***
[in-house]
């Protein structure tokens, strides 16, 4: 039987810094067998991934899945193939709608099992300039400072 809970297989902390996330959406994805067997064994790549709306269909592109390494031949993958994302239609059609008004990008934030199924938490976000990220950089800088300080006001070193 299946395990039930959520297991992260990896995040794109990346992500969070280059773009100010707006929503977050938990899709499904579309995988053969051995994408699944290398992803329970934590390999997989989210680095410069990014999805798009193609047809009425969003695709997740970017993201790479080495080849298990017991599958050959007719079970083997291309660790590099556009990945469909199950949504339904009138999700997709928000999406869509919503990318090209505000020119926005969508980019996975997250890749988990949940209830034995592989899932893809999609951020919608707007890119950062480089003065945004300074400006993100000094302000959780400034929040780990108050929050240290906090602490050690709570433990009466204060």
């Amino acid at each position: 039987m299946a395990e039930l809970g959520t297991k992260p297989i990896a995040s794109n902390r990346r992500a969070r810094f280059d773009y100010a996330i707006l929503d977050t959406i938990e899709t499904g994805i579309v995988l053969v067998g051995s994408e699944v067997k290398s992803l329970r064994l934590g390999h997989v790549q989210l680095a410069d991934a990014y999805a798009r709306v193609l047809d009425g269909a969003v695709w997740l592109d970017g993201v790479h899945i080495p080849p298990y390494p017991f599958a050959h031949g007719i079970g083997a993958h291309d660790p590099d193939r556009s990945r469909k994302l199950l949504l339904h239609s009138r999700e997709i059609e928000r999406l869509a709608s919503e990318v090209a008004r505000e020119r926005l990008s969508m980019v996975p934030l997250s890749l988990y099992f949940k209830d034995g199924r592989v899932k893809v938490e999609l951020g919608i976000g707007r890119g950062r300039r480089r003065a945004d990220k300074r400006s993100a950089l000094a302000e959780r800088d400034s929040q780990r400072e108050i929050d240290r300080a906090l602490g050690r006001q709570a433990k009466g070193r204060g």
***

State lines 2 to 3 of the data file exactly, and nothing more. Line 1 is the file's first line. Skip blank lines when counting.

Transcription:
């Protein structure tokens, strides 16, 4: 039987810094067998991934899945193939709608099992300039400072 809970297989902390996330959406994805067997064994790549709306269909592109390494031949993958994302239609059609008004990008934030199924938490976000990220950089800088300080006001070193 299946395990039930959520297991992260990896995040794109990346992500969070280059773009100010707006929503977050938990899709499904579309995988053969051995994408699944290398992803329970934590390999997989989210680095410069990014999805798009193609047809009425969003695709997740970017993201790479080495080849298990017991599958050959007719079970083997291309660790590099556009990945469909199950949504339904009138999700997709928000999406869509919503990318090209505000020119926005969508980019996975997250890749988990949940209830034995592989899932893809999609951020919608707007890119950062480089003065945004300074400006993100000094302000959780400034929040780990108050929050240290906090602490050690709570433990009466204060």
């Amino acid at each position: 039987m299946a395990e039930l809970g959520t297991k992260p297989i990896a995040s794109n902390r990346r992500a969070r810094f280059d773009y100010a996330i707006l929503d977050t959406i938990e899709t499904g994805i579309v995988l053969v067998g051995s994408e699944v067997k290398s992803l329970r064994l934590g390999h997989v790549q989210l680095a410069d991934a990014y999805a798009r709306v193609l047809d009425g269909a969003v695709w997740l592109d970017g993201v790479h899945i080495p080849p298990y390494p017991f599958a050959h031949g007719i079970g083997a993958h291309d660790p590099d193939r556009s990945r469909k994302l199950l949504l339904h239609s009138r999700e997709i059609e928000r999406l869509a709608s919503e990318v090209a008004r505000e020119r926005l990008s969508m980019v996975p934030l997250s890749l988990y099992f949940k209830d034995g199924r592989v899932k893809v938490e999609l951020g919608i976000g707007r890119g950062r300039r480089r003065a945004d990220k300074r400006s993100a950089l000094a302000e959780r800088d400034s929040q780990r400072e108050i929050d240290r300080a906090l602490g050690r006001q709570a433990k009466g070193r204060g």